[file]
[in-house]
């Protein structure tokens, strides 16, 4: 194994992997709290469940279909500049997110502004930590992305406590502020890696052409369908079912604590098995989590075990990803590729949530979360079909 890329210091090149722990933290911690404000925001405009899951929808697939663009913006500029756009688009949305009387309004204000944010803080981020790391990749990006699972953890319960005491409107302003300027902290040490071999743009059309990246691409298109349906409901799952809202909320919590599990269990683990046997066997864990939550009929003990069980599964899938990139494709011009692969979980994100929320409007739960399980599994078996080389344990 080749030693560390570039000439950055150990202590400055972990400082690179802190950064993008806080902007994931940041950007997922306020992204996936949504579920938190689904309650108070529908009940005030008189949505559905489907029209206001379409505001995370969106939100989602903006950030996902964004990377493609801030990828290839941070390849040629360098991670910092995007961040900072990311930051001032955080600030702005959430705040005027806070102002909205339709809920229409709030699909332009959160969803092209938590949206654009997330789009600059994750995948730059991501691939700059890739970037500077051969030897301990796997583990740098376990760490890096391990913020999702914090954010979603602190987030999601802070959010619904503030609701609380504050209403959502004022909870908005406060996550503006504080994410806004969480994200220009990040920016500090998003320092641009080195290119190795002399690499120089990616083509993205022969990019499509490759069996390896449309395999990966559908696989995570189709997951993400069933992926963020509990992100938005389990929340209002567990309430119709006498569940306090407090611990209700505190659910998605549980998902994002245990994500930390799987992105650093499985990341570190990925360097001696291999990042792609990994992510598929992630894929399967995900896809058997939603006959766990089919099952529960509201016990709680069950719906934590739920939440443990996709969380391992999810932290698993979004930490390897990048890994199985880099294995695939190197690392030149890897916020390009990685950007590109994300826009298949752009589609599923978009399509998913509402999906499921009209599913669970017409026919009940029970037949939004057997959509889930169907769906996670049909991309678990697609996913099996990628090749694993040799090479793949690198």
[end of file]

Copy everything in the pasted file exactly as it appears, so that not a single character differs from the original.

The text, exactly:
[in-house]
């Protein structure tokens, strides 16, 4: 194994992997709290469940279909500049997110502004930590992305406590502020890696052409369908079912604590098995989590075990990803590729949530979360079909 890329210091090149722990933290911690404000925001405009899951929808697939663009913006500029756009688009949305009387309004204000944010803080981020790391990749990006699972953890319960005491409107302003300027902290040490071999743009059309990246691409298109349906409901799952809202909320919590599990269990683990046997066997864990939550009929003990069980599964899938990139494709011009692969979980994100929320409007739960399980599994078996080389344990 080749030693560390570039000439950055150990202590400055972990400082690179802190950064993008806080902007994931940041950007997922306020992204996936949504579920938190689904309650108070529908009940005030008189949505559905489907029209206001379409505001995370969106939100989602903006950030996902964004990377493609801030990828290839941070390849040629360098991670910092995007961040900072990311930051001032955080600030702005959430705040005027806070102002909205339709809920229409709030699909332009959160969803092209938590949206654009997330789009600059994750995948730059991501691939700059890739970037500077051969030897301990796997583990740098376990760490890096391990913020999702914090954010979603602190987030999601802070959010619904503030609701609380504050209403959502004022909870908005406060996550503006504080994410806004969480994200220009990040920016500090998003320092641009080195290119190795002399690499120089990616083509993205022969990019499509490759069996390896449309395999990966559908696989995570189709997951993400069933992926963020509990992100938005389990929340209002567990309430119709006498569940306090407090611990209700505190659910998605549980998902994002245990994500930390799987992105650093499985990341570190990925360097001696291999990042792609990994992510598929992630894929399967995900896809058997939603006959766990089919099952529960509201016990709680069950719906934590739920939440443990996709969380391992999810932290698993979004930490390897990048890994199985880099294995695939190197690392030149890897916020390009990685950007590109994300826009298949752009589609599923978009399509998913509402999906499921009209599913669970017409026919009940029970037949939004057997959509889930169907769906996670049909991309678990697609996913099996990628090749694993040799090479793949690198």